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Department giving GPs the PIPs

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The Health Department is threatening to axe incentive payments to medical practices that fail to upload shared health summaries to the My Health Record system despite the fact that it is still under development.

In a move condemned by AMA Council of General Practice Chair Dr Brian Morton, the Department has advised general practices that unless shared health summaries for 0.5 per cent of their standardised whole patient equivalent are uploaded in May, they will no longer be eligible for payments under the e-health Practice Incentives Program (ePIP).

A Department spokeswoman told Pulse+IT magazine the eligibility requirement could be met by a single GP in the practice, and added that a tiered performance-based approach linked to levels of system use would be introduced from August, “subject to the outcome of consultations with the general practice community”.

But Dr Morton condemned the Department’s move, which he said was premature and had been undertaken without adequate consultation.

“It’s going to be an appalling cock-up because they haven’t listened to the profession, they’ve not listened to the stakeholders, and they’re not giving us enough time,” he told Medical Observer.

The Department is implementing the new eligibility requirements even though a trial of My Health Record’s opt-out arrangements is not due to commence until mid-July, and numerous privacy issues have yet to be resolved.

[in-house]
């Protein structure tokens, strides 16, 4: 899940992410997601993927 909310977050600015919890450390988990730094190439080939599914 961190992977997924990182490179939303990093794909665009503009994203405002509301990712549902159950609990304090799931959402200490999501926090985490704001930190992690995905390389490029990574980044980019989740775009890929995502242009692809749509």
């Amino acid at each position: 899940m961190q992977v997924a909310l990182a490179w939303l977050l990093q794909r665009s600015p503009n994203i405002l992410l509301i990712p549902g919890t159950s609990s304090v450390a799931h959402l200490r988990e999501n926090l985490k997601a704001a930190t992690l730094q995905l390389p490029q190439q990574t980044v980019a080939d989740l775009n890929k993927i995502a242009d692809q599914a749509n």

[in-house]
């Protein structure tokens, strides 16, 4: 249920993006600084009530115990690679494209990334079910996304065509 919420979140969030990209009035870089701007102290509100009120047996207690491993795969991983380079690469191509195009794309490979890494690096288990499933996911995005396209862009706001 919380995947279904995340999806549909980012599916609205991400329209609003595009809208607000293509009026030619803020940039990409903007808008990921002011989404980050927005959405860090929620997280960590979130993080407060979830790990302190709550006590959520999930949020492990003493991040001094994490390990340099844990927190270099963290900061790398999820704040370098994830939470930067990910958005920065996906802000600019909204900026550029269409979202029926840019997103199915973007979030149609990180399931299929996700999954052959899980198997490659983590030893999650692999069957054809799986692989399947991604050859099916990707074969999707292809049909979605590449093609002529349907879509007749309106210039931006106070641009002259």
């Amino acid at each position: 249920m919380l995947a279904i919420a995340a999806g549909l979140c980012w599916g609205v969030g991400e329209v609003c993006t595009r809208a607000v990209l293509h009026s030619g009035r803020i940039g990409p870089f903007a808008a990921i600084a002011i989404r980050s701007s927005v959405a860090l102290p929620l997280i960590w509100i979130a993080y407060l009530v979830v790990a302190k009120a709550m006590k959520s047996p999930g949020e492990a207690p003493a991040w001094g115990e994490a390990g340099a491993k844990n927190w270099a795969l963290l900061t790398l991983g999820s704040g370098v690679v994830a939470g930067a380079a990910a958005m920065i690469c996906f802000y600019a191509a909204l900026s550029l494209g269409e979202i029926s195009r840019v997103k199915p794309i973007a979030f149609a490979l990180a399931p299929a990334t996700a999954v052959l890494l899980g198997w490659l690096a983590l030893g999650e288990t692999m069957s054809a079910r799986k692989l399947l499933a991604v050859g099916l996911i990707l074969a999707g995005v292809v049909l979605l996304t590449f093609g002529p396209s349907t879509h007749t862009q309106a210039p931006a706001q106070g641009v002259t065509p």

“They should be holding off until the pilots have been run and the opt-out has actually happened,” Dr Morton said.

The AMA has long flagged serious concerns with the approach the Department is taking to implementing the My Health Record (MyHR) system, which is intended to supersede the flawed Personally Controlled Electronic Health Record.

In a submission to the Health Department last year, the AMA argued that fundamental issues with the design of MyHR had to be resolved before any move to links its use to the ePIP.

It said that until shortcomings of the PCEHR such as incomplete and hidden information and a lack of take-up among consumers were fully addressed, it was premature to try to force doctors to adopt it.

“Until these problems have been rectified MyHR is neither a meaningful or functional tool, and it is unreasonable to expect GPs to actively use it,” the AMA said at the time.

“If the MyHR is easy for practitioners to utilise, the information it contains is reliable, the system and record transparently interoperable, and practitioners can quickly and clearly recognise how it will enhance patient care then they will readily engage with it.

“However, we know that the MyHR is none of these things and using the PIP incentive to try and mandate use of the MyHR will not solve this.”

The AMA said that, rather than a single practice-level ePIP payment, a better way to encourage GPs to use the system was to remunerate them through an MBS item or a Service Incentive Payment (SIP).

Adrian Rollins

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